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Constructing Natural Language Interpreters in a Lazy Functional Language.

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at University of Windsor on September 22, 2010comjnl.oxfordjournals.orgDownloaded from
at University of Windsor on September 22, 2010comjnl.oxfordjournals.orgDownloaded from
at University of Windsor on September 22, 2010comjnl.oxfordjournals.orgDownloaded from
at University of Windsor on September 22, 2010comjnl.oxfordjournals.orgDownloaded from
at University of Windsor on September 22, 2010comjnl.oxfordjournals.orgDownloaded from
at University of Windsor on September 22, 2010comjnl.oxfordjournals.orgDownloaded from
at University of Windsor on September 22, 2010comjnl.oxfordjournals.orgDownloaded from
at University of Windsor on September 22, 2010comjnl.oxfordjournals.orgDownloaded from
at University of Windsor on September 22, 2010comjnl.oxfordjournals.orgDownloaded from
at University of Windsor on September 22, 2010comjnl.oxfordjournals.orgDownloaded from
at University of Windsor on September 22, 2010comjnl.oxfordjournals.orgDownloaded from
at University of Windsor on September 22, 2010comjnl.oxfordjournals.orgDownloaded from
at University of Windsor on September 22, 2010comjnl.oxfordjournals.orgDownloaded from
at University of Windsor on September 22, 2010comjnl.oxfordjournals.orgDownloaded from
... Finally, in some problem domains one may consider avoiding generated source code entirely. For example, in parsing, some programmers find parser combinators [5,6] to be a suitable or even preferable alternative to Yacc-like tools. Nevertheless, many programmers prefer traditional LR parser generators for various reasons including error reporting and recovery, and ambiguity diagnostics. ...
... The tool is implemented in Standard ML.5 Although SREs are less compact than some other notations, we find their syntax is much easier to remember.6 ...
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Existing source-code-generating tools such as Lex and Yacc suffer from practical inconveniences because they use disembodied code to implement actions. To prevent this problem, such tools could generate closed functors that are then instantiated by the programmer with appropriate action code. This results in all code being type checked in its appropriate context, and it assists the type checker in localizing errors correctly. We have implemented a lexer generator and parser generator based on this technique for Standard ML, OCaml, and Haskell.
... Due to their declarative nature, often times the definition of the mathematical function itself can be directly expressed in the language. Since UEV-FLMS is heavily rooted in setrelational theory [39], we were able to implement all of our semantic functions as they were defined in Chapter 3 by directly expressing those functions in Haskell. To accommodate communication with external triplestores, we "lifted" the implementations of the semantic functions into the IO monad, enabling our semantics to use non-referentially transparent getts functions. ...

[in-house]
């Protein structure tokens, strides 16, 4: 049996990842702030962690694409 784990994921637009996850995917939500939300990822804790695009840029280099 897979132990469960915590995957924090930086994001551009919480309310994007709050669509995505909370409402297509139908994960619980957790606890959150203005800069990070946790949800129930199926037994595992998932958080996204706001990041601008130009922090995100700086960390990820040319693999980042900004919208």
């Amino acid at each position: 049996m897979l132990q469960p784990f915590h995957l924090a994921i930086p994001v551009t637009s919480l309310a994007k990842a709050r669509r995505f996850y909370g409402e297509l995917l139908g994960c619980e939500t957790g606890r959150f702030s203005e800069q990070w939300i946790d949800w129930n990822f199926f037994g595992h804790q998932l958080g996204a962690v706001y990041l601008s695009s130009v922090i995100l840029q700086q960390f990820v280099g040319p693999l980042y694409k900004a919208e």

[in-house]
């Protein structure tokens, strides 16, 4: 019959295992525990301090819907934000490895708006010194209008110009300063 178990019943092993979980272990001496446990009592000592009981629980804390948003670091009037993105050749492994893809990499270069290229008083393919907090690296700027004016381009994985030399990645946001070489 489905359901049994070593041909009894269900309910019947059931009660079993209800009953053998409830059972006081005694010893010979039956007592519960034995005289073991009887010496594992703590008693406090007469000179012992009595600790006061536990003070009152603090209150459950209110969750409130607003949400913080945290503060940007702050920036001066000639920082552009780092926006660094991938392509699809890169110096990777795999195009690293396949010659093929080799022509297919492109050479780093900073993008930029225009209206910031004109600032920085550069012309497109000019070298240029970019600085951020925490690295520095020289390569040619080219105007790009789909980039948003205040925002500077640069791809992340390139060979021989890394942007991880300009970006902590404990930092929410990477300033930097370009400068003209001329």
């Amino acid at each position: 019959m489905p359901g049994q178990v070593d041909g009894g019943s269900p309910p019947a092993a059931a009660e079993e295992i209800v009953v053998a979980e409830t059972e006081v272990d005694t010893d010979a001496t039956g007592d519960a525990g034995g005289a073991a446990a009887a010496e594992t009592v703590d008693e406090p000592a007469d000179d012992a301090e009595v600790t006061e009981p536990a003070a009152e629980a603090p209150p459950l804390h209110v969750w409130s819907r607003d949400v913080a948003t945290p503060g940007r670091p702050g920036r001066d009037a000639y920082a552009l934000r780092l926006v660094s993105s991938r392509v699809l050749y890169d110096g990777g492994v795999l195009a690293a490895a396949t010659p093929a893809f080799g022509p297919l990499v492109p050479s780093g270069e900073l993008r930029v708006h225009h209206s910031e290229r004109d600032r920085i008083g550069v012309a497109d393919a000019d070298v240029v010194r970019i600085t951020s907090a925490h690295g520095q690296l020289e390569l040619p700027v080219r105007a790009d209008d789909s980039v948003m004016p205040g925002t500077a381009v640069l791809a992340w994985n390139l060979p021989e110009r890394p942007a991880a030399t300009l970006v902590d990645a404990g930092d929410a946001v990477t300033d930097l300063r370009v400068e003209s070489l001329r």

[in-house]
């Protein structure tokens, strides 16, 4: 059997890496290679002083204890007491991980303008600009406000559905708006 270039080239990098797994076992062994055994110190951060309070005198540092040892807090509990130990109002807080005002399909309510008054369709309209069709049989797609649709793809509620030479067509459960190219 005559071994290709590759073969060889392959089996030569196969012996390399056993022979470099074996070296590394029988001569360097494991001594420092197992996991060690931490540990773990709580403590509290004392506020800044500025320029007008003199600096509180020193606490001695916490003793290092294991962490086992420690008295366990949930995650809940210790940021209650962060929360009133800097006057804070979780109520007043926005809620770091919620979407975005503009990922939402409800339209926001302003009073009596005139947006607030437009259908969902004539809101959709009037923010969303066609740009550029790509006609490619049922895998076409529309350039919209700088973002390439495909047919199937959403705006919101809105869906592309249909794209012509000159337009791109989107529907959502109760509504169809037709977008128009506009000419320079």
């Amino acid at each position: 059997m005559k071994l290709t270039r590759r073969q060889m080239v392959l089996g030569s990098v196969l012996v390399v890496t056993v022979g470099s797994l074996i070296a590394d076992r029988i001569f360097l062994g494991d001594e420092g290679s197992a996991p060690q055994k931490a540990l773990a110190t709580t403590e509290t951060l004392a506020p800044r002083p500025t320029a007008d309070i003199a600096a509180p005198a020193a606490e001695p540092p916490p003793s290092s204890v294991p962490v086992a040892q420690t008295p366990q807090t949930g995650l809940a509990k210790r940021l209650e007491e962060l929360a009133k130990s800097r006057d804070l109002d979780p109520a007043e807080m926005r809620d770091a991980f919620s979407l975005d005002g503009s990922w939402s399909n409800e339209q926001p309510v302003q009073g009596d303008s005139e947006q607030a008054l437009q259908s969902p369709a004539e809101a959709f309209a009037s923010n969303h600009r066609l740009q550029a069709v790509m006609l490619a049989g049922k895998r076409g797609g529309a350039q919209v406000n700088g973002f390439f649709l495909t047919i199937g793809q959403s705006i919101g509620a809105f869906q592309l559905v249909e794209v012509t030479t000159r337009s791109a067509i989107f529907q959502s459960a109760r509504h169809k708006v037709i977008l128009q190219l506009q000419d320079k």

... The query program is called "Solarman", and there exists two web based interfaces that can be used to interact with it.Solarman was a program originally built in Miranda to demonstrate Frost's FLMS semantics in 1989[39], enabling the user to perform queries about objects in the Solar system. It was later ported to Haskell and integrated with Hafiz's parser in 2008[25] to form a Natural Language Interface using FLMS semantics to perform queries. ...
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The Semantic Web is an emerging component of the set of technologies that will be known as Web 3.0 in the future. With the large changes it brings to how information is stored and represented to users, there is a need to re-evaluate how this information can be queried. Specifically, there is a need for Natural Language Interfaces that allow users to easily query for information on the Semantic Web. While there has been previous work in this area, existing solutions suffer from the problem that they do not support prepositional phrases in queries (e.g, “in 1958” or “with a key”). To achieve this, we improve on an existing semantics for event-based triplestores that supports prepositional phrases and demonstrate a novel method of handling the word “by”, treating it directly as a preposition in queries. We then show how this new semantics can be integrated with a parser constructed as an executable attribute grammar to create a highly modular and extensible Natural Language Interface to the Semantic Web that supports prepositional phrases in queries.
... Natural language processing is of course a very rich and diverse research area, and space limitations preclude a summary of techniques. However, the topic of natural language processing in a functional language has also been discussed by Frost and Launchbury [5]. Their work differs from ours by its foundation on a semantic theory that is based on principles proposed by Montague [12]. ...
... Parser-combinator morphology Our third lemmatizer (named in our submission filenames as 'ipamorph', since it operates on the output of our Epitran IPA system) arose from a refactoring of the regular-expression compiler to be a recursive descent parser, by converting the primitive elements (e.g., suffix specifications) to parser combinators (Hutton and Meijer 1988;Frost and Launchbury 1989) rather than regular expression snippets. We also significantly expanded the suffix inventory and morphotactic com- Table 3 Example output from franmorph including lemmas and detailed lexical and morphological information ...
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The LoReHLT16 evaluation challenged participants to extract Situation Frames (SFs)—structured descriptions of humanitarian need situations—from monolingual Uyghur text. The ARIEL-CMU SF detector combines two classification paradigms, a manually curated keyword-spotting system and a machine learning classifier. These were applied by translating the models on a per-feature basis, rather than translating the input text. The resulting combined model provides the accuracy of human insight with the generality of machine learning, and is relatively tractable to human analysis and error correction. Other factors contributing to success were automatic dictionary creation, the use of phonetic transcription, detailed, hand-written morphological analysis, and naturalistic glossing for error analysis by humans. The ARIEL-CMU SF pipeline produced the top-scoring LoReHLT16 situation frame detection systems for the metrics SFType, SFType+Place+Need, SFType+Place+Relief, and SFType+Place+Urgency, at each of the three checkpoints.